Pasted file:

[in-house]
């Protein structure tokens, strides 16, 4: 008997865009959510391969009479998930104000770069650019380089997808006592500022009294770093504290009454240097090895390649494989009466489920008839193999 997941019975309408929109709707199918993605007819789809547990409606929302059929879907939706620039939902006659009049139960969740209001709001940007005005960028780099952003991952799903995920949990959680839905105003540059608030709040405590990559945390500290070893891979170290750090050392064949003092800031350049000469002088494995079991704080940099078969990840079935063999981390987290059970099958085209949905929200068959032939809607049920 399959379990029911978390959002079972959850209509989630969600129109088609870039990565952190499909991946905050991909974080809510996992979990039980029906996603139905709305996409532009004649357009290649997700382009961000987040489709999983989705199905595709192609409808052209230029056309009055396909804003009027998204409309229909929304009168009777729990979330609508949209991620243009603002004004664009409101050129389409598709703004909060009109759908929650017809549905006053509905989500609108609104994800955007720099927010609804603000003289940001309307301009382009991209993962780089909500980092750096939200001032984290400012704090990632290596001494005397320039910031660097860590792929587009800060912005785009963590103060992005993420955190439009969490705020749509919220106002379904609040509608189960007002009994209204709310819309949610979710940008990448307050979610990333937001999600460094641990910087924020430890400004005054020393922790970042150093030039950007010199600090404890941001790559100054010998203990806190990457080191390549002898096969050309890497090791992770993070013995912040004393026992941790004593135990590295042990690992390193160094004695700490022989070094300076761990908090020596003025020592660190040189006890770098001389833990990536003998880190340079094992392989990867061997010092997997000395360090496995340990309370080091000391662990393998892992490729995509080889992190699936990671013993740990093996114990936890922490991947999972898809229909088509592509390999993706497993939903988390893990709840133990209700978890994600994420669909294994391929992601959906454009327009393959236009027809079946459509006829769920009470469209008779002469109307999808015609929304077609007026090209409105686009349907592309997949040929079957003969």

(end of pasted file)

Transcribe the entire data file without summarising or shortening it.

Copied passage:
[in-house]
């Protein structure tokens, strides 16, 4: 008997865009959510391969009479998930104000770069650019380089997808006592500022009294770093504290009454240097090895390649494989009466489920008839193999 997941019975309408929109709707199918993605007819789809547990409606929302059929879907939706620039939902006659009049139960969740209001709001940007005005960028780099952003991952799903995920949990959680839905105003540059608030709040405590990559945390500290070893891979170290750090050392064949003092800031350049000469002088494995079991704080940099078969990840079935063999981390987290059970099958085209949905929200068959032939809607049920 399959379990029911978390959002079972959850209509989630969600129109088609870039990565952190499909991946905050991909974080809510996992979990039980029906996603139905709305996409532009004649357009290649997700382009961000987040489709999983989705199905595709192609409808052209230029056309009055396909804003009027998204409309229909929304009168009777729990979330609508949209991620243009603002004004664009409101050129389409598709703004909060009109759908929650017809549905006053509905989500609108609104994800955007720099927010609804603000003289940001309307301009382009991209993962780089909500980092750096939200001032984290400012704090990632290596001494005397320039910031660097860590792929587009800060912005785009963590103060992005993420955190439009969490705020749509919220106002379904609040509608189960007002009994209204709310819309949610979710940008990448307050979610990333937001999600460094641990910087924020430890400004005054020393922790970042150093030039950007010199600090404890941001790559100054010998203990806190990457080191390549002898096969050309890497090791992770993070013995912040004393026992941790004593135990590295042990690992390193160094004695700490022989070094300076761990908090020596003025020592660190040189006890770098001389833990990536003998880190340079094992392989990867061997010092997997000395360090496995340990309370080091000391662990393998892992490729995509080889992190699936990671013993740990093996114990936890922490991947999972898809229909088509592509390999993706497993939903988390893990709840133990209700978890994600994420669909294994391929992601959906454009327009393959236009027809079946459509006829769920009470469209008779002469109307999808015609929304077609007026090209409105686009349907592309997949040929079957003969």